Automation is one of the most important factors to consider when planning for a company’s future; deciding what parts could and should be undertaken by robots to make sure that the organization is run as smoothly and cost-efficient as possible. Looking more closely at the finance sector the need for accountants is already decreasing as a result of automation, according to a World Economic Forum Report from 2018 on “The Future of Jobs”. However, automation does not replace the need for people, rather it frees their time to focus on tasks robots have yet to conquer. A McKinsey report on the future of work from 2019 states that the traditional accountant increasingly focuses on management skills, leadership skills, strategic planning, and customer service.

Could it be that automation will result in relief from unstimulating work and higher productivity? An article published by Forbes in 2018 certainly indicates that it could, stating that “Automation results in higher efficiency and greater employee productivity”.

Beyond the activity of automating tasks lies a challenge to address the intricate web of chores that make up a day in a human’s life. In fact, uncovering what processes exist and how they need to be redesigned to function for a part robot/part human workforce, is a job of its own.

Automating tasks creates a number of temporary needs. Activities such as identifying and mapping out existing processes and systems, designing automation processes, and training staff to be sufficient in automatization tools are central to meet the temporary needs. A partly automated organization also presents a new set of requirements for the part that is human and which in turn affects how organizations recruit.

Adaptability and learnability
Businesses need to adopt new technologies as they become available and attract talent with an appetite to review, implement, and manage them. Continuous upskilling and education are needed to stay at the forefront. Businesses also need to adapt to future trends to be able to meet the changes in customer preferences, which often brings about changes to the business model and further increases the need of learnability. Thus, recruiting an adaptable and learnable workforce who enjoys personal growth is crucial. People within the finance function need to possess skills complementary to machines, as well as being able to update and reinforce their competencies to adapt to an accelerating rate of technological development.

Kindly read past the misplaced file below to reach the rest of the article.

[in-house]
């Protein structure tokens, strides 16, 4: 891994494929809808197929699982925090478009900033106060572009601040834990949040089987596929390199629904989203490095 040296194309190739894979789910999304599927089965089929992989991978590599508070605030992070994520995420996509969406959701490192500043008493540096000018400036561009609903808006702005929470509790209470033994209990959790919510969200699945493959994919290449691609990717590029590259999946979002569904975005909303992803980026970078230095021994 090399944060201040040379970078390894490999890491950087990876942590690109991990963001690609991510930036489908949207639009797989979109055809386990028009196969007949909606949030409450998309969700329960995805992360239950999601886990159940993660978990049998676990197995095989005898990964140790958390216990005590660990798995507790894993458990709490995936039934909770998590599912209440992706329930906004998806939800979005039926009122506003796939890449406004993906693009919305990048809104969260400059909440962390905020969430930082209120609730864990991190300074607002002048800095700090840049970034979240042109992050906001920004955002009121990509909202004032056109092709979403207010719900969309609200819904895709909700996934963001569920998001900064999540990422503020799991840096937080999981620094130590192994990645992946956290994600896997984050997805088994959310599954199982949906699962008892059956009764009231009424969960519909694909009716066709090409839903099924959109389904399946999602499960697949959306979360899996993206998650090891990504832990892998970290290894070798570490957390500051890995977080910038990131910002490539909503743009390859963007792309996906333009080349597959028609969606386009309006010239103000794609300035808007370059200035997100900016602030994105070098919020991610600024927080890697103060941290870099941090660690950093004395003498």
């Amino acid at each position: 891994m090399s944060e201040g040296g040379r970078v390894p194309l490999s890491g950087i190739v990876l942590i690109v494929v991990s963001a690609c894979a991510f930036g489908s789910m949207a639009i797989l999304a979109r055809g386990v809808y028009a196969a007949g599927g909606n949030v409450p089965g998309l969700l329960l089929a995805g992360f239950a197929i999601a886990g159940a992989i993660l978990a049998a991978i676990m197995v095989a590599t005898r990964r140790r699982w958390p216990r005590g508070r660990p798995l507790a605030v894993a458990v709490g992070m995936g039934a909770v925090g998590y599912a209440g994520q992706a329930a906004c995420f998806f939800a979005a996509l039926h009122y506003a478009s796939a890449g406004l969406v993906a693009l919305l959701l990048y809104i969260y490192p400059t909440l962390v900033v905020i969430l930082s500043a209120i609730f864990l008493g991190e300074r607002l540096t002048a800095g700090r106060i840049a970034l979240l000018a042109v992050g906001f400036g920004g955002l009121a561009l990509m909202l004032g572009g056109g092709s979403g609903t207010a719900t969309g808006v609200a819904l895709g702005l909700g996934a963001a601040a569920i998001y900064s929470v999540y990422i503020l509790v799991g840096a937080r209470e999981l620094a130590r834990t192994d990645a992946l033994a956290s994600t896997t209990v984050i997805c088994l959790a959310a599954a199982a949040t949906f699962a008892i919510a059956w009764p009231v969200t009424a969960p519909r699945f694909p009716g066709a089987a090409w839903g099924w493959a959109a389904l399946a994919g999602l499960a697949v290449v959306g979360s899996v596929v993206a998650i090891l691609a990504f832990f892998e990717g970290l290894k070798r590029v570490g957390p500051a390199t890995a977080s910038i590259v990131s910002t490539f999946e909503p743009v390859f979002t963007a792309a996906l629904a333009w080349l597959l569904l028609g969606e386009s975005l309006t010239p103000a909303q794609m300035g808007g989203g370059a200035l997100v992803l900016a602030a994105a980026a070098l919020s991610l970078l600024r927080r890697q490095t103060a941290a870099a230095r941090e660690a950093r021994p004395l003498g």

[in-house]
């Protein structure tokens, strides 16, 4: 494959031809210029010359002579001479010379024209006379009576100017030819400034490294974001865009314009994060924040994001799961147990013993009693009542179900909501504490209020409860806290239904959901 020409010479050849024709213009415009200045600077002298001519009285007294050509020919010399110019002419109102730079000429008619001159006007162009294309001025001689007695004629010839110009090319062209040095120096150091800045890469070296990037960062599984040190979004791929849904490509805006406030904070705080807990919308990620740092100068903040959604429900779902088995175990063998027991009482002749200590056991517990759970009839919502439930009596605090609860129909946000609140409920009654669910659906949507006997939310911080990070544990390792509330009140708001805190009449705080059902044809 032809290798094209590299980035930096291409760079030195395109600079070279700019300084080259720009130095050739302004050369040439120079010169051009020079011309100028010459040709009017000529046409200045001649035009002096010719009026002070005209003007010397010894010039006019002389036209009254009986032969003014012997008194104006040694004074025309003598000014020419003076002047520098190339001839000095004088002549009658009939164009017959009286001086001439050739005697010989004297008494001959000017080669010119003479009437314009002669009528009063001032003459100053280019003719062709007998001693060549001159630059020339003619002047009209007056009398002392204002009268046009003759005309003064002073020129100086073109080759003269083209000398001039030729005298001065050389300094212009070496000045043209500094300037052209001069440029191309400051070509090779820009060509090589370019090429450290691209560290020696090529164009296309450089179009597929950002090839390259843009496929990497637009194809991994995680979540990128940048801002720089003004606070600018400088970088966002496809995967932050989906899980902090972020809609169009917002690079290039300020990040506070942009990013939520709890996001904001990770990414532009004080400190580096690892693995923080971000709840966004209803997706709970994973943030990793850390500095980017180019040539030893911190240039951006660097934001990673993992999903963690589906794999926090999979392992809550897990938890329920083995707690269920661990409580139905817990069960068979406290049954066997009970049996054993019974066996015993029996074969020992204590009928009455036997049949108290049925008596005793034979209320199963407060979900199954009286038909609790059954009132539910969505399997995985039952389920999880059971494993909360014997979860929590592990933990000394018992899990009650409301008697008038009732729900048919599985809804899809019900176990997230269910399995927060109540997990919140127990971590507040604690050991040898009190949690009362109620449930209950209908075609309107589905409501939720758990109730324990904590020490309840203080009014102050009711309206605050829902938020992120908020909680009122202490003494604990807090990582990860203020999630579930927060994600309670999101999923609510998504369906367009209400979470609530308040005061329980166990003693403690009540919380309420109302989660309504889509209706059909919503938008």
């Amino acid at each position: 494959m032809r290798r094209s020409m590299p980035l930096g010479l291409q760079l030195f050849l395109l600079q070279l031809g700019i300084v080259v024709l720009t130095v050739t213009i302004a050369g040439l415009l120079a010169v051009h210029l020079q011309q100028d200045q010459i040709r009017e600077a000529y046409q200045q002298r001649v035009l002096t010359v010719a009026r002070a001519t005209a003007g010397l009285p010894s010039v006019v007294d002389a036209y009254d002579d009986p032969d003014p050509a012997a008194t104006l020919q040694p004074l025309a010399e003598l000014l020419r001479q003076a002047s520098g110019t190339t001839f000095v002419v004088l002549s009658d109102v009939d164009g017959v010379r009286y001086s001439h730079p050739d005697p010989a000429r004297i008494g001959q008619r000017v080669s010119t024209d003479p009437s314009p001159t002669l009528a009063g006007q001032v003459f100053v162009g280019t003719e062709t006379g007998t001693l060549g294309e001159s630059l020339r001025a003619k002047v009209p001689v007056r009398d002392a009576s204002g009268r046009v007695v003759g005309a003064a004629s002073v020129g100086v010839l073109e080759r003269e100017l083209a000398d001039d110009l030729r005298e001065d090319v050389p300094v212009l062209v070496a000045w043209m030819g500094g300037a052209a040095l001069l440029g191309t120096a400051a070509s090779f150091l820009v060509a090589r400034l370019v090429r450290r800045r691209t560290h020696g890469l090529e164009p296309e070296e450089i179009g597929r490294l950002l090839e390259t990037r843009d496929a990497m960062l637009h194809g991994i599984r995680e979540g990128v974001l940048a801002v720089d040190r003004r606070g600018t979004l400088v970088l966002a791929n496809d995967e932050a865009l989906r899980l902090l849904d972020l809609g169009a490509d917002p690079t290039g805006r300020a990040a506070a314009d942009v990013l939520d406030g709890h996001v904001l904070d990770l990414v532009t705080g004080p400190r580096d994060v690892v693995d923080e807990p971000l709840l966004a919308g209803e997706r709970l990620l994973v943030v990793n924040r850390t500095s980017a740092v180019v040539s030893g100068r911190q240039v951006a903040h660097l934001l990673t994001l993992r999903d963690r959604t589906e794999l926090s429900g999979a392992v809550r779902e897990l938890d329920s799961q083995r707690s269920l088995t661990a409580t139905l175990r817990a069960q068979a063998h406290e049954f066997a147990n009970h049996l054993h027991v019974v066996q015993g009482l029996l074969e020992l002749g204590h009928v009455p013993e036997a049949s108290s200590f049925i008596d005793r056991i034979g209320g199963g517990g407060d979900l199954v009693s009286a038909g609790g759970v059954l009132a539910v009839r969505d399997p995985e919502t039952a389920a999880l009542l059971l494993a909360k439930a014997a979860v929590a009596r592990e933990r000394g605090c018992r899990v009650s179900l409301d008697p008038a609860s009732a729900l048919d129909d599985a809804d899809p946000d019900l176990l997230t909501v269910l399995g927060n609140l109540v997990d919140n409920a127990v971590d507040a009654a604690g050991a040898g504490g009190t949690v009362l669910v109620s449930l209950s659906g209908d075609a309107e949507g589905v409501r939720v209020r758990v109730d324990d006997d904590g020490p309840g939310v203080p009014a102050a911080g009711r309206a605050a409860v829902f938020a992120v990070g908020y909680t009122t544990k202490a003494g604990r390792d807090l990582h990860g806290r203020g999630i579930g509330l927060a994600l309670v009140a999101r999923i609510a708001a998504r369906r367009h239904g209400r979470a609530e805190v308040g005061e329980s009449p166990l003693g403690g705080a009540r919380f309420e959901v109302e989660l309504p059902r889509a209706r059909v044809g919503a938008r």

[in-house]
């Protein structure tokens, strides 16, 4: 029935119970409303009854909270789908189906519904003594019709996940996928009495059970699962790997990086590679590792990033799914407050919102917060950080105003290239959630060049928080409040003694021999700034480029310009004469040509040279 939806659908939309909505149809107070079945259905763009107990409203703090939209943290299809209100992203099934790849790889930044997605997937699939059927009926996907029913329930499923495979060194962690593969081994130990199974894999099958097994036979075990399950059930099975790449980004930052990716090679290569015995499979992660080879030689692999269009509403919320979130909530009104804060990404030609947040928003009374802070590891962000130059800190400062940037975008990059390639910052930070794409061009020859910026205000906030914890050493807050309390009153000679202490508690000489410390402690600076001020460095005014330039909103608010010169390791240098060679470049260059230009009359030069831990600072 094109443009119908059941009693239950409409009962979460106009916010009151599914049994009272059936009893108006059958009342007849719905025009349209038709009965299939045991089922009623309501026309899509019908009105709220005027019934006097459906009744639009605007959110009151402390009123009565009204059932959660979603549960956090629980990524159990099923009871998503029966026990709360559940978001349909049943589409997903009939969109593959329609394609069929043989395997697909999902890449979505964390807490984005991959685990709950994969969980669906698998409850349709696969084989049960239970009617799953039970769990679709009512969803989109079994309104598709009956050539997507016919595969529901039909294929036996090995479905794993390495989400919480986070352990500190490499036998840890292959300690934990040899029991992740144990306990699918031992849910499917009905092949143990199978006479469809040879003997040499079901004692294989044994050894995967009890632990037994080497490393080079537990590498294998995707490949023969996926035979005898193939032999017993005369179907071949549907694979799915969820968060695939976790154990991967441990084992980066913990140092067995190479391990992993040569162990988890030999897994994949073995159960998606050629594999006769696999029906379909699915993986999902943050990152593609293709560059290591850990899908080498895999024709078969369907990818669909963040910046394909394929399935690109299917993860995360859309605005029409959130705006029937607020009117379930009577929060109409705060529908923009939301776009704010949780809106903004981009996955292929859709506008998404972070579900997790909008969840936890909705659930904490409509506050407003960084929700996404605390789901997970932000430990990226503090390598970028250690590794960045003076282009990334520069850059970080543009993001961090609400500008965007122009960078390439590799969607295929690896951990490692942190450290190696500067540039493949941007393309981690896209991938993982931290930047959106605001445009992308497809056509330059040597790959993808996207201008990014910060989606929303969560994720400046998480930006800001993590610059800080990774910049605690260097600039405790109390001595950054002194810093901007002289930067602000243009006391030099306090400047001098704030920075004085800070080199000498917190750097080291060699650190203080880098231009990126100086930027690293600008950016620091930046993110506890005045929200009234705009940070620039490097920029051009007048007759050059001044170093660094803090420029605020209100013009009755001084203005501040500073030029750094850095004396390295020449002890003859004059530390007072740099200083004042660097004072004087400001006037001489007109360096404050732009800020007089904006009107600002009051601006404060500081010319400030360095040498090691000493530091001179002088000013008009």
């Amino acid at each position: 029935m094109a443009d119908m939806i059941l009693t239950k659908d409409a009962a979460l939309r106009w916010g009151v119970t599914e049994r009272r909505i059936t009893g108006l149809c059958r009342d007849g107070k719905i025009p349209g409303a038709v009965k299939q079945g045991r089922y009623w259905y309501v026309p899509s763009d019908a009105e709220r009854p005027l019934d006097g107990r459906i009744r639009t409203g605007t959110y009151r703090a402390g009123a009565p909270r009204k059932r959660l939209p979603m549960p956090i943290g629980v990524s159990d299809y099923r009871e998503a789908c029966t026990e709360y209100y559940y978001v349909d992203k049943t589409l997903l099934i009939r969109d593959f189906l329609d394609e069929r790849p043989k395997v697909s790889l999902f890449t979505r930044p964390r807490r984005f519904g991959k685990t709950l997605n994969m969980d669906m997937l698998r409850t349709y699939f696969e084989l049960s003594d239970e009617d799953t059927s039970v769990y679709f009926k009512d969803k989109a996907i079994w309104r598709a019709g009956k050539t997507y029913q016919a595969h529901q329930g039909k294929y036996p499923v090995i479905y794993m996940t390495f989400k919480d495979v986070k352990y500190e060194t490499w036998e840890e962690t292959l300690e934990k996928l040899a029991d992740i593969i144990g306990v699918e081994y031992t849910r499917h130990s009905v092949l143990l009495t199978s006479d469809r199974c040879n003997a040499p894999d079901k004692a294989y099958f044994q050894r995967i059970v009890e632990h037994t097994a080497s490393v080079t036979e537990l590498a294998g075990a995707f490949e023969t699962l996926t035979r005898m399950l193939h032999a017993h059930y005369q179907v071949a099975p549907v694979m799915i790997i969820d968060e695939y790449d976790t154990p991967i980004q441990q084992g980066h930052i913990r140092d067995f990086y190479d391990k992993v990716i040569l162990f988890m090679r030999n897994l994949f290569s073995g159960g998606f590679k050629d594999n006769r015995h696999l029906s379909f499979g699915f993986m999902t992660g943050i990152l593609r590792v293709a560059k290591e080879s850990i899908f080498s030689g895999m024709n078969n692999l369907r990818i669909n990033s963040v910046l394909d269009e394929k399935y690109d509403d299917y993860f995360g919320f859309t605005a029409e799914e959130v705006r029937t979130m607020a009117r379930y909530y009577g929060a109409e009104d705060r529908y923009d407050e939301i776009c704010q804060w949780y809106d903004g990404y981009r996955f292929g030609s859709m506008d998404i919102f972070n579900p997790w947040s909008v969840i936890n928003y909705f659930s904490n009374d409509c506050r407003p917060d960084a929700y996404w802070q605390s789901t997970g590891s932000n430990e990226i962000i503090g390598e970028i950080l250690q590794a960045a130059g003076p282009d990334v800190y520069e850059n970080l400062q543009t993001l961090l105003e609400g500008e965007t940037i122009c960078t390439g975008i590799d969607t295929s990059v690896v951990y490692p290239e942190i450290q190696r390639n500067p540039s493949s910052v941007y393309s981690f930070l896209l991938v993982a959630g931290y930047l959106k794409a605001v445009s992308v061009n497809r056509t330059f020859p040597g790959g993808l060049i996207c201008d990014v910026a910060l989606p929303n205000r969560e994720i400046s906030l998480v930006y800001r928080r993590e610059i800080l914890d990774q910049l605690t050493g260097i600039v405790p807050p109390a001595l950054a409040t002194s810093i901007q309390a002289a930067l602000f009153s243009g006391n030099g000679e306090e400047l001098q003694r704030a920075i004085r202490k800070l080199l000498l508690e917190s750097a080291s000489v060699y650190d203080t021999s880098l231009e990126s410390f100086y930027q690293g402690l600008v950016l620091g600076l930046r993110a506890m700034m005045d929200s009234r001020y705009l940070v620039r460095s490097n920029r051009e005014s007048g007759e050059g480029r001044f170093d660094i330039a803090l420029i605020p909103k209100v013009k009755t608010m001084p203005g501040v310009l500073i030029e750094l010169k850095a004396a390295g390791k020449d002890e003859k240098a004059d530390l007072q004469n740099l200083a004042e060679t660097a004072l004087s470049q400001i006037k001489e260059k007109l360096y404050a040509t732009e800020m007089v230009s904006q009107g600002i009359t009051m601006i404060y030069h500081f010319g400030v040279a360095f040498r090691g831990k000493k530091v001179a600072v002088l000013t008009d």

Technical and analytical competence
As robots are reshaping how we work, the need for humans to generate and present data will decrease. However, making sense of data and what to do with it is still very much in the realm of people. Companies should look for individuals that can master the technical solutions to retrieve data, and that have a high analytical capacity to make use of it. The combination of technical and analytical skills in the same person is quickly becoming increasingly important for the finance sector.

Creativity and logical reasoning
With an increase in automation of mundane and repetitive tasks, it is reasonable to expect that a bigger portion of a human day’s work will be spent on intellectually challenging tasks, requiring more advanced cognitive capabilities such as logical reasoning and creativity. McKinsey Global Institute (2017) forecast that personnel in the future will spend more time on the activities that machines are less capable of, such as managing people, applying expertise, and communicating with others. It is time to reevaluate the typical profile for a finance position. Administrative repetitive tasks such as accounting for transactions in the tax account, reconciliation of balance accounts, and preparation of monthly reports will no longer require personnel’s time in finance functions. The greatness of automation is the ability for personnel to focus more on the tasks that utilize creativity and emotion.

In the near future, a majority of the working-age population will be represented by Millennials, who bring an attitude shaped by the digital revolution. As automation transforms the nature of work, businesses that embrace the digital era and work with automation have an advantage in attracting talent, especially millennials, to the workforce.

In summary
The increase in automation means that we will have to re-evaluate the competencies needed in a finance function. To succeed in an increasingly automated world, businesses need competencies that complement the strengths of robots. Thus, finance functions should consider new hires in terms of adaptability and learnability, technical and analytical competence, and creativity and logical reasoning – human traits that add value in a part human/part robot workforce.